When I first joined the board of my local IMA chapter in Portland, Ore., I didn’t really know what to expect—volunteering was new to me. I would never have guessed that 10 years later, I’d be serving my second term on the IMA Global Board of Directors. During my IMA journey, I’ve had the privilege of working with dozens of diverse volunteers who come together because they care deeply about the present and future of our profession. Driven by the desire to give back, they strive to enrich the lives of students, educators, and finance professionals globally. These fellow members are my role models. Their passion for our organization is palpable, inspiring me to challenge myself by taking on new volunteering assignments so that I, too, can make a difference.


Volunteering has provided me with a unique avenue for establishing and developing strong mentor relationships. I met my mentor nine years ago through IMA’s mentoring program after I impulsively responded to an email asking for pilot participants. Since then, I’ve been an avid advocate for mentoring as a catalyst for personal and professional growth. In fact, my first role as an IMA volunteer revolved around mentoring. After discovering that many of our local members hadn’t heard of the IMA mentoring program and were missing out on its benefit, I set out on a mission to promote this program during our chapter meetings. It was so satisfying to help our members find a mentor or a mentee who best suited their needs. I still remember how overwhelmingly joyful I felt when we made a perfect match.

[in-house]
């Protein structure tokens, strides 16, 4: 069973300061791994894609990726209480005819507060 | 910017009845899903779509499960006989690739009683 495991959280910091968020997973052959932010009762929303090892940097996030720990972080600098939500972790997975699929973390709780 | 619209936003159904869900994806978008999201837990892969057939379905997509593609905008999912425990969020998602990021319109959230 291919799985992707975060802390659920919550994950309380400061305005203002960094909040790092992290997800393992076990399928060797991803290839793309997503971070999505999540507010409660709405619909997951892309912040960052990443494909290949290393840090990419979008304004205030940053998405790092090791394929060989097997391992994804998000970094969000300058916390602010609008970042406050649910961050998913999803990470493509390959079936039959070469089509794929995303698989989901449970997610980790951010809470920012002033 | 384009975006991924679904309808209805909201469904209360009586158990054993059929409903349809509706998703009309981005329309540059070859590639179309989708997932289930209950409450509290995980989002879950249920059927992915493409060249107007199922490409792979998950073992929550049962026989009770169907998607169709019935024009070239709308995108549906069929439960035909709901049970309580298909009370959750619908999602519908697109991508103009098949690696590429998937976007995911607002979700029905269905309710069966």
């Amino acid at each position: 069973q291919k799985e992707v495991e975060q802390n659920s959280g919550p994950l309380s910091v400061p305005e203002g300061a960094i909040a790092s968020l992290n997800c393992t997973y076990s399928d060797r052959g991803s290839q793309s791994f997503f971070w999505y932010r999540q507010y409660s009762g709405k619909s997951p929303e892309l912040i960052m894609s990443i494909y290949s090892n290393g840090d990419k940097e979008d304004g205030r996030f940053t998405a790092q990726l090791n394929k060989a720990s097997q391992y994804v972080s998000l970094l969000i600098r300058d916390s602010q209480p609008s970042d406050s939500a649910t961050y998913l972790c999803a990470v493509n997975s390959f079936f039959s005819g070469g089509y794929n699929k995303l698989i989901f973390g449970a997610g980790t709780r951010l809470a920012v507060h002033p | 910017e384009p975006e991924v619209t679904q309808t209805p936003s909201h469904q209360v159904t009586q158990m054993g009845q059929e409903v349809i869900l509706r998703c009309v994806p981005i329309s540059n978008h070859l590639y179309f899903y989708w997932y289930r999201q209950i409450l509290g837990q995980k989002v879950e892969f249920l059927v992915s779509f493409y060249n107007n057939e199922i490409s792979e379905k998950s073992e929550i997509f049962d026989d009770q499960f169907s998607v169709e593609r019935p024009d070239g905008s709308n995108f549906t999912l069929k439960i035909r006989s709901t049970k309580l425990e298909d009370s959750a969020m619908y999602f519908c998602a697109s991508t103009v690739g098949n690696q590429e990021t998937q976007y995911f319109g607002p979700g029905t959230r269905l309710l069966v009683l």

When preparing to write this column, I asked my mentor for advice. He said, “Think about one word that best describes your volunteer experience.” For me, that word is “adventure.” I loved reading adventure stories growing up because I got to live vicariously through the characters as they faced unknown risks and trials. What struck me most was their ability to raise their game, dig deeper, and become more courageous when helping someone in need. As volunteers, we can fearlessly reach for higher goals and say “yes” to more adventures because we’re driven by our passion to help others. And the higher we reach, the more we learn.

Albert Einstein once said, “A person who never made a mistake never tried anything new.” As finance professionals, we loathe making mistakes—even small errors can seriously undermine our credibility. Volunteering inspires me to venture out and challenge myself in a risk-free environment. The mistakes I make there will stay there, but the benefits will spread beyond. The friendships, confidence, and growth I’ve gained as an IMA volunteer have had a lasting impact on my personal and professional life. I+M+A is my volunteering formula. What’s yours?

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